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"Resize to the correct pixel dimensions."


You should first find out the size of image the projector displays. With older projectors this may be 1024 pixels wide and 768 pixels high but increasingly popular in photographic circles is a width of 1400 pixels and height of 1050 pixels. If you allow the projectionist's software to resize your image for you, you have lost vital control over how your image will appear. So, find out the size of image the projector will be displaying and set up your image appropriately.

For the purposes of this article I have assumed we will need our image to be 1400 pixels wide and 1050 pixels high.

Use Image Size to set the image dimensions in pixels.

Ensure that options to "constrain proportions" and "resample image" are selected. The first retains the ratio between width and height so the image does not become squashed or stretched. The second tells the software to recalculate the pixels throughout the whole image, something that must be done when altering an image's pixel dimensions without cropping it.

For an image in landscape format, begin by setting the width to 1400 pixels. Then check the height:

Resize window 2

If the height is more than 1050 pixels, change it to 1050 pixels.The width should automatically be reduced accordingly:

Resize window 3

Resize window

Resize window 4

For an image in square or portrait format, set the height to 1050 pixels. The width should automatically be reduced to less than the maximum of 1400 pixels.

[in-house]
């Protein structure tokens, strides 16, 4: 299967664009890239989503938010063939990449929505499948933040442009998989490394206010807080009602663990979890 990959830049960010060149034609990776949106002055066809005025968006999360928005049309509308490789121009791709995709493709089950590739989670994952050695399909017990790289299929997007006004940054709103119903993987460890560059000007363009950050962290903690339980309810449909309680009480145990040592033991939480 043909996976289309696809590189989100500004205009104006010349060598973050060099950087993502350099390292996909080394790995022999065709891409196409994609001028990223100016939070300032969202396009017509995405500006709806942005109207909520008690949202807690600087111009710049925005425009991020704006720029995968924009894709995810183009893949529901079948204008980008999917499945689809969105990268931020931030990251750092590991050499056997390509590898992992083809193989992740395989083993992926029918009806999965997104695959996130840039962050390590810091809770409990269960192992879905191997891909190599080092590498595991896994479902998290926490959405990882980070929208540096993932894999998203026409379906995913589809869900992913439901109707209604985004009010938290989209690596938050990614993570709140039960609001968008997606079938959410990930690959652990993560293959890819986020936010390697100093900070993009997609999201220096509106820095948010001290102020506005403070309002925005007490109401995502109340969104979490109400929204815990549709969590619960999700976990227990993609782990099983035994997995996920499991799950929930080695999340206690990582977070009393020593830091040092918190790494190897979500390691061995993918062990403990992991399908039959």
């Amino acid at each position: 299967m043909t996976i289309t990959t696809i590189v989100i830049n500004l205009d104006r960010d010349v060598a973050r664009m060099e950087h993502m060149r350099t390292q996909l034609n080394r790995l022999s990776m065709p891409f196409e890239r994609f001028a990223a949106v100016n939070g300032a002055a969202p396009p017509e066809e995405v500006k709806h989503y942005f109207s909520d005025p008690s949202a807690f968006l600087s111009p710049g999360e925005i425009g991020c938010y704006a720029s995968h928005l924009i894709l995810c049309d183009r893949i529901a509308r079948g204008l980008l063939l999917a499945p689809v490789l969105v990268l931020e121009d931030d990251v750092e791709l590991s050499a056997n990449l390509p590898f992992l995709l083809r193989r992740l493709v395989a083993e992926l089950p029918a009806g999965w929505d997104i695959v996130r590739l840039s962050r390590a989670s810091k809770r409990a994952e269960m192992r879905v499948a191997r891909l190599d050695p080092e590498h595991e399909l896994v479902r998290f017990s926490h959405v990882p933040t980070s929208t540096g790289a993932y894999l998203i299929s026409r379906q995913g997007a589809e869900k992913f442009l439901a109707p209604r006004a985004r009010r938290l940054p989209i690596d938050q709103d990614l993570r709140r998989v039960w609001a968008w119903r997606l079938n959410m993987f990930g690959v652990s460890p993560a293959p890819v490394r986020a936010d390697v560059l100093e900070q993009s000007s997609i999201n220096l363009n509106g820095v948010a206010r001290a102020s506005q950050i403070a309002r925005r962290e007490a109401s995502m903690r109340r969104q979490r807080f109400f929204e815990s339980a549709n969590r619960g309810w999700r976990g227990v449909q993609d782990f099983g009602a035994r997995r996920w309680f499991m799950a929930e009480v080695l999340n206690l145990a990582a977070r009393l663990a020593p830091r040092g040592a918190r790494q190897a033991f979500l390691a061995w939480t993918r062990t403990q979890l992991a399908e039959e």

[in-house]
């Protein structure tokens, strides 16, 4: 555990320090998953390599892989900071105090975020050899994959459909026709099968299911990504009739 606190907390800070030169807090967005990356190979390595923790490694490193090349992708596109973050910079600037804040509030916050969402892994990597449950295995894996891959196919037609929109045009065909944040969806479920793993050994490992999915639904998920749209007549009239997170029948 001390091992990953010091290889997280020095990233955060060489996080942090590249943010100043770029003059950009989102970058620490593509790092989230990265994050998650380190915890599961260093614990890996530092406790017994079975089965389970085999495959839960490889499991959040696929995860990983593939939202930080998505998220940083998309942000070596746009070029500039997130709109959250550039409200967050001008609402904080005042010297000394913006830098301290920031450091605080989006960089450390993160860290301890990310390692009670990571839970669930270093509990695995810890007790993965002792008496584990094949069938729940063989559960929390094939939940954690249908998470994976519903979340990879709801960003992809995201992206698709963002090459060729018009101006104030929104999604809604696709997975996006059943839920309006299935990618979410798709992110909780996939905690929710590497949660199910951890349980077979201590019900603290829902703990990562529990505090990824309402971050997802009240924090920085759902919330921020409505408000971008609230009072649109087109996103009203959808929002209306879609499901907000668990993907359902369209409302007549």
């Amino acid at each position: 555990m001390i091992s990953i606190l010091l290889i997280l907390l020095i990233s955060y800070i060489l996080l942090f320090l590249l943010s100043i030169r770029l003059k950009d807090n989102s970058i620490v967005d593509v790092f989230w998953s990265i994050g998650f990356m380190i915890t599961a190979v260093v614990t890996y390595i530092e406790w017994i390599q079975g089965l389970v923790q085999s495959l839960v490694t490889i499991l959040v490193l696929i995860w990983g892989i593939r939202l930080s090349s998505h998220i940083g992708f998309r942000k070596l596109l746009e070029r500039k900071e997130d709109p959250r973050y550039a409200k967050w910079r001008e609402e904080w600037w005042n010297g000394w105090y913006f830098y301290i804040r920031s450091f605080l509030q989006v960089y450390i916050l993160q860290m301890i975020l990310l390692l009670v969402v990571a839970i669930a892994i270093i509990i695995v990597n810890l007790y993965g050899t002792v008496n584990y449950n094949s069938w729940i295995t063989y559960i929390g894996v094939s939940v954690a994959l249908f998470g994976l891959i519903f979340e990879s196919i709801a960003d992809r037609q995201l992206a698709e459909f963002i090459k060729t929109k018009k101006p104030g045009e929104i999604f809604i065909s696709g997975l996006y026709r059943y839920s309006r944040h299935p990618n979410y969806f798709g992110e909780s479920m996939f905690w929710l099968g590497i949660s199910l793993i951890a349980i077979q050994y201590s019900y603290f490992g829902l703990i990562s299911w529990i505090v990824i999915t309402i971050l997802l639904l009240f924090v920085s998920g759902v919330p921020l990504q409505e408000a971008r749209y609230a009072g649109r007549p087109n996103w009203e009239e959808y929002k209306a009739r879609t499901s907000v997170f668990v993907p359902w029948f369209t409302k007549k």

Resize window 5

The settings inside the "Document Size" box are irrelevant.

Assuming your image resize function has its options set correctly as described above, this simple process should work every time.


Note: in Photoshop there is an additional option, "Scale Styles", which worries some people. Should it be selected or not? For most photographic images, it won't matter. It is relevant only if your image contains a layer with a style attached to it, such as a drop shadow. If the image has no style attached to any of its layers, the Scale Styles option will have no effect. If you want to see how it works, try resizing a multi-layer image where one layer has a drop shadow. Do it twice, once with the option set on and once with the option set off, and compare the results.

There is an alternative some people prefer when cropping an image, which is to set the crop dimensions to 1400 pixels wide by 1050 pixels high. This has the advantage of filling all the available screen while combining a crop and resize into one simple step. Just be careful you do not crop so severely that the cropping process ends up enlarging a small part of your image.

© David McHutchison (Deemacphotos)
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